A. Arbitration Clauses in North Carolina Personal Auto Policies

North Carolina insurance companies were quick to jump on the arbitration bandwagon, particularly to resolve disputes concerning UM/UIM coverage. For at least 45 years, personal auto policies in North Carolina have contained some type of arbitration provision for UM coverage,[1] and for nearly as long, arbitration provisions have also been included in  policies offering UIM coverage.[2]

Over the last decade, insurance carriers have inserted, and our courts have permitted, arbitration clauses into other types of insurance coverage policies as well.   For instance, the standard North Carolina personal auto policy now includes arbitration provisions for certain first- and third-party property damage coverage, as well as for medical payments (“Med Pay”) coverage. The insertion of these clauses reflects an effort by the insurance industry to use arbitration clauses as a tool to reduce or avoid litigation costs. While this effort appears to benefit all parties involved, consumers suffer.  Arbitration clauses provide consumers fewer rights for redress and, therefore, erode a consumer’s bargaining power. Recent attempts by insurance companies to change current UM/UIM arbitration provisions—from ones that provide for a unilateral trigger by the insured to ones that require mutual consent between the insured and insurer—demonstrate that insurers have no problem sacrificing consumer rights in favor of expediency.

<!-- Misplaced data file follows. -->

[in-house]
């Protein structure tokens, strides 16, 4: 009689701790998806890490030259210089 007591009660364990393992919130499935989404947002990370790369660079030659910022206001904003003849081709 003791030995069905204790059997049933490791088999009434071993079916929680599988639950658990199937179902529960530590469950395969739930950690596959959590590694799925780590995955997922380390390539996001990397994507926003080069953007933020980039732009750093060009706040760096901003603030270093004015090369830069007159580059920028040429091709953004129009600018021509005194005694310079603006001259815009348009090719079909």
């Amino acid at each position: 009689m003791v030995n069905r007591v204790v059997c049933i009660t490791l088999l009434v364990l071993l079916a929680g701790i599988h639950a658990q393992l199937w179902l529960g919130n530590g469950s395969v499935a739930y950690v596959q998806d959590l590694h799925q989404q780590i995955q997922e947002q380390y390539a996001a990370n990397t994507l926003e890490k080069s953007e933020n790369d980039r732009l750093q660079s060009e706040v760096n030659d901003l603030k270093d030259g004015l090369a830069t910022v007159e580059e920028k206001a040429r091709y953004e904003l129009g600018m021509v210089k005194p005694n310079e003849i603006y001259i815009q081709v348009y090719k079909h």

While arbitration clauses present in many varieties, three variables significantly affect the rights and remedies of the parties. These variables concern whether the arbitration provision: (1) can be triggered by one party (“unilateral”), either party (“bilateral”), or requires both parties’ consent (“mutual”); (2) is the exclusive means of resolving disputes (“mandatory”) or can be chosen among other remedies (“elective”); (3) leads to awards that are legally enforceable (“binding”) or ones that are not (“non-binding”). Arbitration provisions found in standard policies will be used to illustrate these variables.

[1] Wright v. Fidelity & Casualty Co., 270 N.C. 577, 155 S.E.2d 100 (1967).

[2] Wheeless v. St. Paul Fire & Marine Ins. Co., 11 N.C. App. 348, 181 S.E.2d 144 (1971).

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